To do anything with your plan you need money. And to get money you need a budget. Grants require a budget, sponsoring organizations require a budget, and donors like to know how much the project will cost before they make a contribution, which you know from doing a budget.
A budget is an estimate of the money you will receive and the costs you will incur to implement your program. It is your best guess at the time you develop the budget but should be as accurate as possible. A budget should cover a specific time period such as 9 months, 12 months, or 18 months, for example. A budget has at least two parts: revenue and expenses (or income and costs).
The person(s) in charge of the program should also have a budget narrative which tells in detail how the numbers in the budget were determined. The budget template and instructions in this section provide step-by-step guidance to develop a budget for a single project or for a plan that includes several projects. For example, you can use these materials to develop a budget for a nutrition program in a local Head Start program or to develop a budget for a comprehensive, citywide nutrition and physical activity plan for low-income families.
These materials do not include enough guidance for developing a budget for an organization. For example, an organization would have the revenue line item interest and the expense line item insurance and neither of these is included in this template.
The Community Tool Box provides more information on developing a budget for an organization – see Part L, Chapter 43, Section 1: Planning and Writing an Annual Budget by clicking here. The Community Tool Box is an online resource for developing and managing community health programs. Developing a budget can be challenging.
Below are a few tips to avoid the most common problems in preparing budgets.
- Be accurate. Estimate the income by considering previous years income or a similar programs revenue. And, as appropriate, consider existing donor commitments, probable contracts, and/or reasonable projections in dues, fees, events, and sales. Base estimated costs on previous years costs, a similar programs expenses, or bids from possible contractors, and make calls to find out how much things will cost.
- Consider the time period. Pay attention to the time period of the budget and calculate the numbers accordingly. For example, if your budget is for nine months, then adjust the salary figure to reflect nine months of full-time salary, which would be three-quarters of a 12-month, full-time salary. Fringe benefits would need to be adjusted too. Time period is also relevant if you are developing an 18-month budget that runs across two calendar years.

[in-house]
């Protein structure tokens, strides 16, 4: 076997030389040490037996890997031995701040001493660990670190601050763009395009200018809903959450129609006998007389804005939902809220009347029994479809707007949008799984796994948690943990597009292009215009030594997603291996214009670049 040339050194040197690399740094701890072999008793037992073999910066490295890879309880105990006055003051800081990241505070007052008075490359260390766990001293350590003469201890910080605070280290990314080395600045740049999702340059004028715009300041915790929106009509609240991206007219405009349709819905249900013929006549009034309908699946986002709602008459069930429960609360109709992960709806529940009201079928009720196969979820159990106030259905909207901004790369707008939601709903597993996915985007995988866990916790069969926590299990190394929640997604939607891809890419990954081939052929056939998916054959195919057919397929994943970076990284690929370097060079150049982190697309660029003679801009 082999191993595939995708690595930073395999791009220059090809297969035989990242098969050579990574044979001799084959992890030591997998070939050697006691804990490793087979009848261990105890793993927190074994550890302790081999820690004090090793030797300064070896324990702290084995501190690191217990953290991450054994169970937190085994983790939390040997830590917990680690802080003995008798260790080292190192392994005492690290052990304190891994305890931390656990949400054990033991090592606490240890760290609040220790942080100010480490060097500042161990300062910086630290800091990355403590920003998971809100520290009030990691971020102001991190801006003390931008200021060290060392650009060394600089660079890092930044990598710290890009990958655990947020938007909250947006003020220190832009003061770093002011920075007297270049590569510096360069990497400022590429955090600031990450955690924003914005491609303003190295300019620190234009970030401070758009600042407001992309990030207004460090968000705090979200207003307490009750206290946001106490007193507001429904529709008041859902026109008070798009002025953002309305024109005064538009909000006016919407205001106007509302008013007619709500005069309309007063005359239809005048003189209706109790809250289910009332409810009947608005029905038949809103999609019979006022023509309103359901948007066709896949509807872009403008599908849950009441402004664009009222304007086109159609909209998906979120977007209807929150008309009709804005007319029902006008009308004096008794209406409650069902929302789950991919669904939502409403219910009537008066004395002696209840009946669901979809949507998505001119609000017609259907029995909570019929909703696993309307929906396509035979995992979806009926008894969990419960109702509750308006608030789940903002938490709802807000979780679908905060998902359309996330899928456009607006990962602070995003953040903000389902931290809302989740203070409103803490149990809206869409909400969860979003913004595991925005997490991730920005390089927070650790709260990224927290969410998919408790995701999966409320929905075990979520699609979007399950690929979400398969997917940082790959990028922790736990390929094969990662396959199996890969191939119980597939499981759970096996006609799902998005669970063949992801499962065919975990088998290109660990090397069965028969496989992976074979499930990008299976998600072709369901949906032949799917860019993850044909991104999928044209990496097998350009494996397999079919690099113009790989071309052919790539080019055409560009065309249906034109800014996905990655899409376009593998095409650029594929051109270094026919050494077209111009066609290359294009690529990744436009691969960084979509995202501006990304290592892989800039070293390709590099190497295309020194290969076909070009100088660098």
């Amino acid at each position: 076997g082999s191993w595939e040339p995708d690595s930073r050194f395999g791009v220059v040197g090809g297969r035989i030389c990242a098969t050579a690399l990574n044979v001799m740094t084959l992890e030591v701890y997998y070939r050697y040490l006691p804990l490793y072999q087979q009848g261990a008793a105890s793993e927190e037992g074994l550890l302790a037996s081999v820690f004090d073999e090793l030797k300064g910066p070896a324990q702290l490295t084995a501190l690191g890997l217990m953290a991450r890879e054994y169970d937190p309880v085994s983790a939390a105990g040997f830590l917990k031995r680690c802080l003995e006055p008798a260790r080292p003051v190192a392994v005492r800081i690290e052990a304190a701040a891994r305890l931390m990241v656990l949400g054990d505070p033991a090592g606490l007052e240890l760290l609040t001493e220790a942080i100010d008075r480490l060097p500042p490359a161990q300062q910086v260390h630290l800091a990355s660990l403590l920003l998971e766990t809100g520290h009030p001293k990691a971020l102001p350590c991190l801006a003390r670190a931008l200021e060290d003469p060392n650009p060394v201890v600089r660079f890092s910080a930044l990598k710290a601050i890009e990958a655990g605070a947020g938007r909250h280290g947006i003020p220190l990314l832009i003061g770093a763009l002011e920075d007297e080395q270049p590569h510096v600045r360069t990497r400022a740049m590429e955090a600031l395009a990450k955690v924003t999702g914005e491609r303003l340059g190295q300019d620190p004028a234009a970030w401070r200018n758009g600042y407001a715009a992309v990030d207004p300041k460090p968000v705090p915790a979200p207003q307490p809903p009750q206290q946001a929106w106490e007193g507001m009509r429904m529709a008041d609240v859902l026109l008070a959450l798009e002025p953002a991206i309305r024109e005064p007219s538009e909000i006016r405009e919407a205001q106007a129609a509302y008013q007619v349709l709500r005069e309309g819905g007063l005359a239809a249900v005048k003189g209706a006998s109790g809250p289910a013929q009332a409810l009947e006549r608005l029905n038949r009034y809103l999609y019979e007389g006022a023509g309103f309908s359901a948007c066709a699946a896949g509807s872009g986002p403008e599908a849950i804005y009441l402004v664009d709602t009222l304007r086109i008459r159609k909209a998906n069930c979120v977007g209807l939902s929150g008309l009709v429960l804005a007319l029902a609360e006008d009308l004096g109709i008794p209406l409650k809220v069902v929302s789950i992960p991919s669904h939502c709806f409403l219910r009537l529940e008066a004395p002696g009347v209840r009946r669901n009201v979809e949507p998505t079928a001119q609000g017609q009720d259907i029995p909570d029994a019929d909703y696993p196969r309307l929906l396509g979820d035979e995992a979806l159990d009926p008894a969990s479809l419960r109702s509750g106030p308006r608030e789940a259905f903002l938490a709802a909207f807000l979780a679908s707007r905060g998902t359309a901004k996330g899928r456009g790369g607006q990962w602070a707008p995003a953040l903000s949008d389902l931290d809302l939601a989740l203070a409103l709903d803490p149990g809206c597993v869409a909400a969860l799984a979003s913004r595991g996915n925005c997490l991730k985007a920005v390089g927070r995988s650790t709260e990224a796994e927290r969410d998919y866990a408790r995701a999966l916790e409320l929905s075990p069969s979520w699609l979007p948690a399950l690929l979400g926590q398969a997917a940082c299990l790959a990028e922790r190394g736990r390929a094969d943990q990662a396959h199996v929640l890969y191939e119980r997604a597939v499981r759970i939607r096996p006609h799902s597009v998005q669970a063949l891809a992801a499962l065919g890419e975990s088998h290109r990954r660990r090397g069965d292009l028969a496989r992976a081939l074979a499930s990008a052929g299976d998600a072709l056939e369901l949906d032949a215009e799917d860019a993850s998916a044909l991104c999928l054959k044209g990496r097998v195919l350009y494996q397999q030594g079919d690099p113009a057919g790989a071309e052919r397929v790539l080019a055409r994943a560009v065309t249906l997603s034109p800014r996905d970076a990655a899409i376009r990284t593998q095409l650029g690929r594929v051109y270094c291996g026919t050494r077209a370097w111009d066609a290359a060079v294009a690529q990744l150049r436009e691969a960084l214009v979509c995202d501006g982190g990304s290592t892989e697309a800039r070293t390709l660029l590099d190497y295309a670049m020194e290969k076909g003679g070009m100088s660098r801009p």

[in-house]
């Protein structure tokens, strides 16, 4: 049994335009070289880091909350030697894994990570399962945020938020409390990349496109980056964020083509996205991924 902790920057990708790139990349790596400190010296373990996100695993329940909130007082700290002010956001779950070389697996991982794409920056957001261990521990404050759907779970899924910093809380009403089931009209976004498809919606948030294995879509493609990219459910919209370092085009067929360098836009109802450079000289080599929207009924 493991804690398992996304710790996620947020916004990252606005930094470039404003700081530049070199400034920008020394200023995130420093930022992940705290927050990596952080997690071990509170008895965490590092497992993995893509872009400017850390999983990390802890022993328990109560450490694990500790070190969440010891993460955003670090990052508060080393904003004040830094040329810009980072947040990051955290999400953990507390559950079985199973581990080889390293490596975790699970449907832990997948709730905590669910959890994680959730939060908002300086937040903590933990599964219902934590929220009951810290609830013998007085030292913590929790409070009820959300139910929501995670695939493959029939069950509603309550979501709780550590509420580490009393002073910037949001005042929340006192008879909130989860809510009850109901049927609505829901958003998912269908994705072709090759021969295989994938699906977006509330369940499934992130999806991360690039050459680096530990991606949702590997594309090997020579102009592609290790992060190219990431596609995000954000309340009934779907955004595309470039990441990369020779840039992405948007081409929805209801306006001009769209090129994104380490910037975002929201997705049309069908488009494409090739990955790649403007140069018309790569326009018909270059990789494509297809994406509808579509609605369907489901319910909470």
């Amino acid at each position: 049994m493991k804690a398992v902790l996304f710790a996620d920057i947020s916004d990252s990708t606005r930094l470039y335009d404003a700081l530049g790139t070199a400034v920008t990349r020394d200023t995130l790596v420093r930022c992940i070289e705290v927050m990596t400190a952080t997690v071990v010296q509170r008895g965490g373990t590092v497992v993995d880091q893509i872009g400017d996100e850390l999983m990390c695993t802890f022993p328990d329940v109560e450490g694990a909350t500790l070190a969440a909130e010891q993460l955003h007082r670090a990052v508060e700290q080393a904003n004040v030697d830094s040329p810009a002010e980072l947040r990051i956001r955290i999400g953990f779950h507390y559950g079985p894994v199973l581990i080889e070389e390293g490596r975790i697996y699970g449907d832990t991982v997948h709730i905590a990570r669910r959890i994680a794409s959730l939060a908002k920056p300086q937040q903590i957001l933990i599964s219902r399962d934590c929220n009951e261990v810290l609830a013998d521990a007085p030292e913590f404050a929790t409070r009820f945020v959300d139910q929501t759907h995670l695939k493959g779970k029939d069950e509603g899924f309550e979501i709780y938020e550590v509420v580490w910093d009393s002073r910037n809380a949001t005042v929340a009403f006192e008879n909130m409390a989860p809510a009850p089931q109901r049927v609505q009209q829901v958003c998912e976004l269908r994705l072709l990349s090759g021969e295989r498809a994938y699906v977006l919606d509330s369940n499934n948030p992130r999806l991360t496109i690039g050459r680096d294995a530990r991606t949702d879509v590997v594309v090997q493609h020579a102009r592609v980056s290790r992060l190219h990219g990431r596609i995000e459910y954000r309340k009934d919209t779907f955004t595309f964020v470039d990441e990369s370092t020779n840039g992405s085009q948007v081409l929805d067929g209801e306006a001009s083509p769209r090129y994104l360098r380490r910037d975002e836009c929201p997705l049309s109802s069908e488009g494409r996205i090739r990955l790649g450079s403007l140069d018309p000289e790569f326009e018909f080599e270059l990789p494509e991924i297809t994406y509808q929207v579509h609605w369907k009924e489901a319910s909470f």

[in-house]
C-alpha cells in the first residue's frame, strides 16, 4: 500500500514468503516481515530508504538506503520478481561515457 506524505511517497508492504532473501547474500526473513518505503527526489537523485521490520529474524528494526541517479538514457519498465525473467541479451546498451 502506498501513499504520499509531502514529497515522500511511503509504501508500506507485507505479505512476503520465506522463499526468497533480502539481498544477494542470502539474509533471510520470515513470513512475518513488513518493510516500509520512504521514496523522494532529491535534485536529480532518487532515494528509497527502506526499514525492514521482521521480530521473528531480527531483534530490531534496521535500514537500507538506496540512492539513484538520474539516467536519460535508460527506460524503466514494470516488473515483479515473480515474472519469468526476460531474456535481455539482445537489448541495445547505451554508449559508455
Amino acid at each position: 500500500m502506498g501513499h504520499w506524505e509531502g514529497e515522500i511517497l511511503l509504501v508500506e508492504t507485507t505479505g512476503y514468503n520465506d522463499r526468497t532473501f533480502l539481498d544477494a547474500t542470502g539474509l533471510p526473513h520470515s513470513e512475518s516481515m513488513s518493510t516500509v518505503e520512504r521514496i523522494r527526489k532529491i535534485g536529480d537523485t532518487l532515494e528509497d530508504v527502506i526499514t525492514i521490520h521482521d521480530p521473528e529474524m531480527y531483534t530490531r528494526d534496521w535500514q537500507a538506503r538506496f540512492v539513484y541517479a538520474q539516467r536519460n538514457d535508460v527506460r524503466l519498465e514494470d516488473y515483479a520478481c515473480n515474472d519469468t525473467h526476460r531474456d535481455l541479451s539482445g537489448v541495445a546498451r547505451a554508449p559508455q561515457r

- Be precise. Calculate, recalculate, check, and then doublecheck your numbers. This is especially important in developing a budget for a grant. Some grant reviewers read the budget first and check the figures and calculations to get a sense of how well-planned and organized the grant proposal is. No matter when a grant reviewer reads a budget, errors in the budget affect a reviewers confidence in the whole application. This would also apply to a supervisor reviewing a project proposal
- Be either conservative or aggressive. There are different philosophies in putting a budget together. A conservative budget would include only the revenue that has been committed and only the expenses that are most likely to happen. A primary advantage to developing a conservative budget is that you dont have many surprises or last-minute adjustments to the program design because youve planned to spend only what you know youll bring in. An aggressive budget would include the revenue that program planners are confident will come in once the intervention is up and running. An advantage to being aggressive is that you are less constrained in implementing your plan. Well-connected partners and a history of success increase your ability to be aggressive in preparing your budget.
The intent of the Budget Template and its instructions is to provide guidance. The budget for your program will probably not use all the revenue or expense categories listed in these materials. Use what is helpful and modify these materials to meet your needs. You may want to use this template to draft your budget, but when finalizing the budget use the specific revenue and expense categories of the organization funding the project or providing oversight.
About midway through your budget period, you should generate a budget-to-actual report. This report compares the actual revenue and expenses for a specified time period to the budgeted revenue and expenses. This information can give you a sense of the progress on your project, and it helps manage the project. Doing a budget-to-actual report one or two months before the budget period is over helps reduce your risk of over or under spending.